Researchers from Friedrich-Alexander-Universität Erlangen-Nürnberg have published a paper detailing methods that can be used by investigators and courts to determine the validity of deanonymized data on the Bitcoin (BTC) blockchain. The paper, “Argumentation Schemes for Blockchain Deanonymization”, outlines a procedure for conducting, verifying and presenting investigations of cryptocurrency-related crimes.
As the blockchain is transparent, any data added to it is made available to anyone with access. Investigating who is behind a wallet can be done by using the information from blockchain transactions as evidence to form a digital paper trail. However, while blockchain technology has advanced, the legal aspect of investigations has become the bottleneck.
Law enforcement agencies have the tools needed to conduct preliminary blockchain analysis, however the data points are only circumstantial evidence. To validate this evidence, an exchange must be compelled to disclose the identity or bank information of a suspect.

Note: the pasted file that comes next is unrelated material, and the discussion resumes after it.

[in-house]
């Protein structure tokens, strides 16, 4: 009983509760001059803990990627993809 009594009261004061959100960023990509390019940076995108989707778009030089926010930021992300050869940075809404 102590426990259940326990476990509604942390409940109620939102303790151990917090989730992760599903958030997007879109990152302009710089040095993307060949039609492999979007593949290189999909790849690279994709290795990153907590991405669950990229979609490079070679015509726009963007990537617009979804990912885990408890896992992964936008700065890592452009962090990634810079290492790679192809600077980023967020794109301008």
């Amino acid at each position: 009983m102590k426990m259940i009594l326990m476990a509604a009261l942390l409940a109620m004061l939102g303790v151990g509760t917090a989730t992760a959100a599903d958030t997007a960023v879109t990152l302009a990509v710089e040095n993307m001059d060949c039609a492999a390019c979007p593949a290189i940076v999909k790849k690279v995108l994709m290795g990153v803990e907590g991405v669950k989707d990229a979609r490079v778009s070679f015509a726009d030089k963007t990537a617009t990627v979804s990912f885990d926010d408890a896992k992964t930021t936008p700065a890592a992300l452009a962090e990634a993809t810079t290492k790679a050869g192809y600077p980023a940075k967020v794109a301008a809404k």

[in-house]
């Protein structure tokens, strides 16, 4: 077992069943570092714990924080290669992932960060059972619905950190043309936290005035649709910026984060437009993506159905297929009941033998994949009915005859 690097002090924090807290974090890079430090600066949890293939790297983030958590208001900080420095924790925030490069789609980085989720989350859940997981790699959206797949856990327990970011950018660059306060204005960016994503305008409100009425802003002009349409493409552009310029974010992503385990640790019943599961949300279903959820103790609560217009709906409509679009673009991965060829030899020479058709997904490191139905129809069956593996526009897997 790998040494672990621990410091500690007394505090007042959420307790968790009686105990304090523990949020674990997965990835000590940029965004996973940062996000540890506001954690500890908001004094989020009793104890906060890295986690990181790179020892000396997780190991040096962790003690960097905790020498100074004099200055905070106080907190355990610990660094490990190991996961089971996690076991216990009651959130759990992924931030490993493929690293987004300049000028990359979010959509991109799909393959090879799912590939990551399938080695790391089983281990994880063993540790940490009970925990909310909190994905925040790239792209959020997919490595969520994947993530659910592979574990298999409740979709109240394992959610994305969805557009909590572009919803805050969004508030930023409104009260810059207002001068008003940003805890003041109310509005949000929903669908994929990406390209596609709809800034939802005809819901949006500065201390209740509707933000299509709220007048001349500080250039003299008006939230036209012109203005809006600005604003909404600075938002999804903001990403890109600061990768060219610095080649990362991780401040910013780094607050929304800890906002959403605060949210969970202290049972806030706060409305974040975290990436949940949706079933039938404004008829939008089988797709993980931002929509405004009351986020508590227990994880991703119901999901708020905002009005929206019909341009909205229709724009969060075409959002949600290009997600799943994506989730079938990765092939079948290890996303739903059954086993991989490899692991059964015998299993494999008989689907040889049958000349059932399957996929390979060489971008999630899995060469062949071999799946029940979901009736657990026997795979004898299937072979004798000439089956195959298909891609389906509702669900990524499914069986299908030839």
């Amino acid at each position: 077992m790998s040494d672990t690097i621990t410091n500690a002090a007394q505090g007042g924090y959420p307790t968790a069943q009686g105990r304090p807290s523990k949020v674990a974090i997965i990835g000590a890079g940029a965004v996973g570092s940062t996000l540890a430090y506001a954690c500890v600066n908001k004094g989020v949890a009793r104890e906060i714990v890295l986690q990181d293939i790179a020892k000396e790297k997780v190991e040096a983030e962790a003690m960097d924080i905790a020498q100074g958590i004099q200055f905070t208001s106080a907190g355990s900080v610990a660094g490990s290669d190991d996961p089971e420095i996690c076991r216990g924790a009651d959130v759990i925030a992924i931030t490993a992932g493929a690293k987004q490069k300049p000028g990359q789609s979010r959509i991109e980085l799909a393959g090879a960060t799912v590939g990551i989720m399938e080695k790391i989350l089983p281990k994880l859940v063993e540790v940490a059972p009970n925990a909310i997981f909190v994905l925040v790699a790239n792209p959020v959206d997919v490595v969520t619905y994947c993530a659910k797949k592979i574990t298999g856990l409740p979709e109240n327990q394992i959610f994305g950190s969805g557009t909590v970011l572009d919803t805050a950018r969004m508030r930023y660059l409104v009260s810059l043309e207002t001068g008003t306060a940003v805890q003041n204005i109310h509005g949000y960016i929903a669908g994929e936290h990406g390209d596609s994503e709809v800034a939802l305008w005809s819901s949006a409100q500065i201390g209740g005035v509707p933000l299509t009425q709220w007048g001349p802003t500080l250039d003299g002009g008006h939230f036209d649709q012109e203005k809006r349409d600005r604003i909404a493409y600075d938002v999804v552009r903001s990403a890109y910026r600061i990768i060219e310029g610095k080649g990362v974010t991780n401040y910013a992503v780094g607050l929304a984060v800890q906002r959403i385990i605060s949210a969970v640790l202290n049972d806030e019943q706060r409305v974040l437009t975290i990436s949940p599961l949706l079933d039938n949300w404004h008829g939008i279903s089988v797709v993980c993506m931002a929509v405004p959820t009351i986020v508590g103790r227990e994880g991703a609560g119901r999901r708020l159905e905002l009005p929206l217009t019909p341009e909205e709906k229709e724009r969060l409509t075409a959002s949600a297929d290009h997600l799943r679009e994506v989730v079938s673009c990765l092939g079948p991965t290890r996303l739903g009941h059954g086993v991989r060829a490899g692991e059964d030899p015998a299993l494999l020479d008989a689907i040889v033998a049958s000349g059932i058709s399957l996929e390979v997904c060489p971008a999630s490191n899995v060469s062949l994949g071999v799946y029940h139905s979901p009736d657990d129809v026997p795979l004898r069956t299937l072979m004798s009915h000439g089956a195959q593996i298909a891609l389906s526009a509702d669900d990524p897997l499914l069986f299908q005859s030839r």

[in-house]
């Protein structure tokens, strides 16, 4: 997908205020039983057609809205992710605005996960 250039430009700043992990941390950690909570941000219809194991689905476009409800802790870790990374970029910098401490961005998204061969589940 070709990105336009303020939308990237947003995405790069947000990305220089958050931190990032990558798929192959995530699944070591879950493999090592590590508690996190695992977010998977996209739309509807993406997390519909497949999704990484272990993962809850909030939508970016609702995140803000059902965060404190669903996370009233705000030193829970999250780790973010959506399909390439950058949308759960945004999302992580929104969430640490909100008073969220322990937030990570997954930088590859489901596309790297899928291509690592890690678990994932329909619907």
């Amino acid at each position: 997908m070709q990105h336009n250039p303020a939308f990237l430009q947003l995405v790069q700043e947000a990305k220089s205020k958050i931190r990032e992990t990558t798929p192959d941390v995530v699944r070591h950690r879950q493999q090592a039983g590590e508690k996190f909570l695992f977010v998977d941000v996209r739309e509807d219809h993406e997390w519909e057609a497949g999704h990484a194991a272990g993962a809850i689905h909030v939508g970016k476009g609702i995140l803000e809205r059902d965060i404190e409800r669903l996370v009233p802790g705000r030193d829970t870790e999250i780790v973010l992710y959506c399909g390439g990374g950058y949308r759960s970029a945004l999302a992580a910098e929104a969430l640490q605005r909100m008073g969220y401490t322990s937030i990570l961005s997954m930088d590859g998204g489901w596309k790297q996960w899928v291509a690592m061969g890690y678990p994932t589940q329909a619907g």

The Wall Street Market case is an example of a successful blockchain investigation, in which the operator of an illegal dark web marketplace was identified. The research team argues that when properly conducted, blockchain investigations can reveal the perpetrator of a crime, while ensuring rights of suspects are not impinged upon.
The paper proposes a standard framework containing five argumentative schemes to ensure proper reporting and explanation throughout the legal process. These schemes each use a set of premises to frame a conclusion, and also provide questions to assess the strength of the argument. By using the schemes, an analyst can clearly articulate the heuristics employed while increasing the comprehensibility of analysis and court proceedings.